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Epileptic electricity to persist as Nigerian govt announces 11% increase in gas price

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The Nigerian government has declared a rise in the wholesale cost of gas supplied to power plants, increasing by 11 percent. This equates to a raise from $2.18 to $2.42 per Million British Thermal Unit (MMBTU), amid ongoing challenges in electricity provision across Nigeria.

Engr Farouk Ahmed, the Chief Executive of the Nigerian Midstream and Downstream Petroleum Regulatory Authority (NMDPRA), announced the adjustment, elevating the commercial wholesale gas price from $2.50/MMBTU to $2.92/MMBTU. This decision was made after consultations with relevant stakeholders and considering the provisions of the Petroleum Industry Act (PIA) and the established Gas Pricing and Domestic Demand Regulations.

Consequently, electricity generation companies in the country will now incur higher costs to purchase gas. Notably, the Minister of Power, Adebayo Adelabu, had previously criticized the practice of gas pricing in dollars in December of the preceding year.

Gas suppliers had reduced their supply to power plants since January, in response to outstanding invoices totaling over $1.2 billion. To address this, the government intervened in March by disbursing $120 million to the companies, yet the issue of inadequate power supply persisted.

In reaction to this development, Adetayo Adegbemle, an industry stakeholder and Executive Director of PowerUp Nigeria, expressed discontent, stating that the government has effectively increased its ‘subsidy ticket’ burden amid existing challenges, including the impact of the foreign exchange floating policy.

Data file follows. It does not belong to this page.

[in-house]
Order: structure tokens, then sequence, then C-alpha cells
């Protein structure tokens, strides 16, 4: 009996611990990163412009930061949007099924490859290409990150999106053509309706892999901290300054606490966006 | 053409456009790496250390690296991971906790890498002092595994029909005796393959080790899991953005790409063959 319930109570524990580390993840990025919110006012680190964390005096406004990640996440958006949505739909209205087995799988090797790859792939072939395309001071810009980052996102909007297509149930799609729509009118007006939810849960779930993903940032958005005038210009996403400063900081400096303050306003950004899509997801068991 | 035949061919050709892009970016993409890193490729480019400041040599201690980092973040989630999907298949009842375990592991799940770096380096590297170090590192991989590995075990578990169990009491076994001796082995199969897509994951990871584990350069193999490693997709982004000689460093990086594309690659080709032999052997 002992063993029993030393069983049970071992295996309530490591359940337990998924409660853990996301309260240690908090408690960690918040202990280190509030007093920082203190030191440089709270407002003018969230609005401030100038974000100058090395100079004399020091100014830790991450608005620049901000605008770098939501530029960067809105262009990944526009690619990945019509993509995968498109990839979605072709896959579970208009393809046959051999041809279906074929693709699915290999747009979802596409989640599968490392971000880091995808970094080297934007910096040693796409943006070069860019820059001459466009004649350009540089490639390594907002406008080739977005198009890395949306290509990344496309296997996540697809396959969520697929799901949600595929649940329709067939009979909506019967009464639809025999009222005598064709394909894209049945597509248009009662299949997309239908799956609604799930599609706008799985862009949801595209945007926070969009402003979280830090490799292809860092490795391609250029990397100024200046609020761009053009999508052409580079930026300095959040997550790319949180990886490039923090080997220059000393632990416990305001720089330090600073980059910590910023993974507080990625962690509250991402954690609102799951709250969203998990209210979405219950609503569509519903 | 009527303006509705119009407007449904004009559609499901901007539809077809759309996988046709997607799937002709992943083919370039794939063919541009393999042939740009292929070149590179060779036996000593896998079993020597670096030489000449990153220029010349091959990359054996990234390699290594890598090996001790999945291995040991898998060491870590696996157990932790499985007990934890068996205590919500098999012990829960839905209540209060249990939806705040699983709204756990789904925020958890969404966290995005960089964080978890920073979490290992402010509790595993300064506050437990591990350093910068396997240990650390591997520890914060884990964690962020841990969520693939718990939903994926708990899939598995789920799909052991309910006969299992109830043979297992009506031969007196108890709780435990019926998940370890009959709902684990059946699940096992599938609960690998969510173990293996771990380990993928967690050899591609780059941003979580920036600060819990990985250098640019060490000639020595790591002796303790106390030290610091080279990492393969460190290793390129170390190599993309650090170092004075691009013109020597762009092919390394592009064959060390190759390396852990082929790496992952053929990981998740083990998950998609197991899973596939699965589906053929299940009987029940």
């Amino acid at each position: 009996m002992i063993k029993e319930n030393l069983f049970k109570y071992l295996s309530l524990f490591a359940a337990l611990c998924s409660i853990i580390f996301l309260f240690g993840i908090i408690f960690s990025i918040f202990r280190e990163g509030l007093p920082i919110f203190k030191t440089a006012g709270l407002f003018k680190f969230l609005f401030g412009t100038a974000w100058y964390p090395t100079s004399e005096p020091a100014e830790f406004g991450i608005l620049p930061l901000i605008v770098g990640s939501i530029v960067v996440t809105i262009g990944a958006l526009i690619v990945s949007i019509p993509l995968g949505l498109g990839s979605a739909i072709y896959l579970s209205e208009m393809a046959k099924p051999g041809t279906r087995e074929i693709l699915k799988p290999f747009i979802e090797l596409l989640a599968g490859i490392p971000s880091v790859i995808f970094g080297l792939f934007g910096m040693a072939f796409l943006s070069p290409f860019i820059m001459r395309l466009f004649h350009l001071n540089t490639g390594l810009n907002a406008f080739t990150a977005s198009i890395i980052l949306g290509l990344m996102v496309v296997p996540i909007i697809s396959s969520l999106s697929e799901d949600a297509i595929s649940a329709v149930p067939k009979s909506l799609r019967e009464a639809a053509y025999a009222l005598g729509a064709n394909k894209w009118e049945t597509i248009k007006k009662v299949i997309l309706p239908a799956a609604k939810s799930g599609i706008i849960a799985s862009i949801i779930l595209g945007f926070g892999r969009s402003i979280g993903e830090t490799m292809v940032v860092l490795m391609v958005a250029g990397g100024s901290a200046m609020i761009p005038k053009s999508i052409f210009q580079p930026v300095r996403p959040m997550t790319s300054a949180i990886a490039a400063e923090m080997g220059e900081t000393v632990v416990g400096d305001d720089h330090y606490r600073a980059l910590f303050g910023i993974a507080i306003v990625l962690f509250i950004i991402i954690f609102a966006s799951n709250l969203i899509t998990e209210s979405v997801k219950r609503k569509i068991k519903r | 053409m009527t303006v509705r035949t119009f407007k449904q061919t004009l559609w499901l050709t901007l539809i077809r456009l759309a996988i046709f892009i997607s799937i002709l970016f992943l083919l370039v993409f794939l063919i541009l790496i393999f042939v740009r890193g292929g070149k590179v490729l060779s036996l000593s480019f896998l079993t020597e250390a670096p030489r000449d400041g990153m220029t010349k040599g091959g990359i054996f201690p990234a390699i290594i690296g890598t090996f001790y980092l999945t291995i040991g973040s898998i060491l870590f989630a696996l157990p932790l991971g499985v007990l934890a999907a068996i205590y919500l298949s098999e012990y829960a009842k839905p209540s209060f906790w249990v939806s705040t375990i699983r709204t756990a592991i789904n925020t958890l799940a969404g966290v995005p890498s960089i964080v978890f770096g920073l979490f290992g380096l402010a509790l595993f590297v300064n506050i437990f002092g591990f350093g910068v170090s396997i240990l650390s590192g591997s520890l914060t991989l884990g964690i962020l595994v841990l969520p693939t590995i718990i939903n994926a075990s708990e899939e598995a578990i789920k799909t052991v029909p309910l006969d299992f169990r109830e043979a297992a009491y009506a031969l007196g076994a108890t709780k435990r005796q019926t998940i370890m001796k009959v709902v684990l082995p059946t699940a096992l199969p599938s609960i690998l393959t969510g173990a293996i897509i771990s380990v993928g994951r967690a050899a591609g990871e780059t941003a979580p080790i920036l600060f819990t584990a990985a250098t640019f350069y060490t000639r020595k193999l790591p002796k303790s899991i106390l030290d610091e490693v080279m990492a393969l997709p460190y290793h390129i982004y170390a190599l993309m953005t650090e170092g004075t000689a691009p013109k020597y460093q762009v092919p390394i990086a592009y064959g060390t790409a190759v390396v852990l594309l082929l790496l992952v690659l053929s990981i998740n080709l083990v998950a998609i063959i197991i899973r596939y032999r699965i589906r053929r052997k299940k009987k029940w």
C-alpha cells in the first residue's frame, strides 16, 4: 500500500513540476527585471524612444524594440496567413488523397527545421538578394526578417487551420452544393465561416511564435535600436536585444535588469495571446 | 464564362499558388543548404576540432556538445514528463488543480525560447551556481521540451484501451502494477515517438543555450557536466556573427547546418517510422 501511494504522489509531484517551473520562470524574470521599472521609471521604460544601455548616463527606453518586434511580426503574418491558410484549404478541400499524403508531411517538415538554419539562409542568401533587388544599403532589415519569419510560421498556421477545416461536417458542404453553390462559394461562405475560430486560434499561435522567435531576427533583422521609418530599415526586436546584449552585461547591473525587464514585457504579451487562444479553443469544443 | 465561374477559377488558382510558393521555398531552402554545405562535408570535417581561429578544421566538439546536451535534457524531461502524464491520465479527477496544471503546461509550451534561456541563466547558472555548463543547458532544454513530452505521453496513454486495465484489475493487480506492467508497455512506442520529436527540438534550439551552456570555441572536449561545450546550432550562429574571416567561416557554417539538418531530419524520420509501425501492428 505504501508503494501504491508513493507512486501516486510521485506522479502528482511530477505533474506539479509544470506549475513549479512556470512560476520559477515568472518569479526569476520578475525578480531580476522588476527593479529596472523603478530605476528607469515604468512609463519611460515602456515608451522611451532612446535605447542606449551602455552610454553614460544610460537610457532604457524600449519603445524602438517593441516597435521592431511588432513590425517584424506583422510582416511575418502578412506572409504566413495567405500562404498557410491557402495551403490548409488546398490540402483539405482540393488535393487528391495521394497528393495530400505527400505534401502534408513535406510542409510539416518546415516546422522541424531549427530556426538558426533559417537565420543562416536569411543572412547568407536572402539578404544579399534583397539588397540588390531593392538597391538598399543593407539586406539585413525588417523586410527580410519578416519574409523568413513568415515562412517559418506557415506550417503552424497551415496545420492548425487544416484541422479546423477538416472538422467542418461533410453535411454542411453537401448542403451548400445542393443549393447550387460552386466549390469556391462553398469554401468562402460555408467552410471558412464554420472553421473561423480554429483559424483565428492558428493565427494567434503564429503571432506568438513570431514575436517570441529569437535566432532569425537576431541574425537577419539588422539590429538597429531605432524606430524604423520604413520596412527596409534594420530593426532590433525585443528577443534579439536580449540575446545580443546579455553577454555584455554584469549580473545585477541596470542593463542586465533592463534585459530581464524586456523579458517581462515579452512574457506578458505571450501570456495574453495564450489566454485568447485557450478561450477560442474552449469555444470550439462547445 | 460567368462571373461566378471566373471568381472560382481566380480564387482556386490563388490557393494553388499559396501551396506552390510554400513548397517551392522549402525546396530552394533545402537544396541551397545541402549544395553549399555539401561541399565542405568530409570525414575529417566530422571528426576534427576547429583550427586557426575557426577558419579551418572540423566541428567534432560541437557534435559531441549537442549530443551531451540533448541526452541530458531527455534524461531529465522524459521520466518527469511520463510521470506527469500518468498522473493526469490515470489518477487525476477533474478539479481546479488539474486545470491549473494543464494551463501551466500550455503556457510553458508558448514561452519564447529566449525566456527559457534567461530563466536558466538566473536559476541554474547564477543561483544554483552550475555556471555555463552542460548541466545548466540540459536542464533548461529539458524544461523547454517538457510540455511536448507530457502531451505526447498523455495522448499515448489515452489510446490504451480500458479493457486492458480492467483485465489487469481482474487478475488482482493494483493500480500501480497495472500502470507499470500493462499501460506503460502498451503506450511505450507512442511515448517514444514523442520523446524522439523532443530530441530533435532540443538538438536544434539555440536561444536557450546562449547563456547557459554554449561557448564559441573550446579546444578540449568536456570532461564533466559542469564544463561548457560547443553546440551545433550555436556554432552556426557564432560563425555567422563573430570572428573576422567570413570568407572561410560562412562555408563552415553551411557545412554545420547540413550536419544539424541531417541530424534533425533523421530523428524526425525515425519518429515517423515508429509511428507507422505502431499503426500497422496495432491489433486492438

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Interest Rate, High Energy Costs Putting Businesses Under Pressure, LCCI Laments

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The Lagos Chamber of Commerce & Industry (LCCI) has expressed concern about the elevated cost of conducting business in Nigeria, citing factors such as the recent hike in the Monetary Policy Rate (MPR) and the increase in electricity tariffs.

Dr. Chinyere Almona, the director-general of LCCI, conveyed these concerns in a statement addressed to LEADERSHIP. Almona highlighted the Chamber’s dismay over the Central Bank of Nigeria’s (CBN) decision to raise the MPR from 22.75 percent to 24.75 percent, stating that “similarly, we view the recent escalation in electricity tariffs as adding to the already unbearable cost of living and doing business in Nigeria.”

She underscored that these decisions are compounded by challenges in importing and clearing goods at Nigerian ports, with fluctuating import duty exchange rates making business planning arduous. Almona emphasized that feedback from businesses and analysts suggests that these actions will significantly burden the private sector, worsening an already challenging economic landscape.

Almona noted that the private sector, crucial for driving growth and employment in Nigeria, is grappling with heightened borrowing costs, reduced investment incentives, policy uncertainties, and pressure in the foreign exchange market. She observed that the recent MPR hikes have translated into higher interest rates, hindering businesses’ access to credit for essential functions like working capital, expansion, and sustainability.

While acknowledging the rationale behind removing the subsidy on electricity supply to attract foreign investors with a cost-reflective tariff, Almona advocated for subsidizing production rather than consumption. She urged for an extensive metering program to cover all electricity consumers and emphasized the necessity of a robust regulatory and policy framework to attract more foreign investments into the power sector.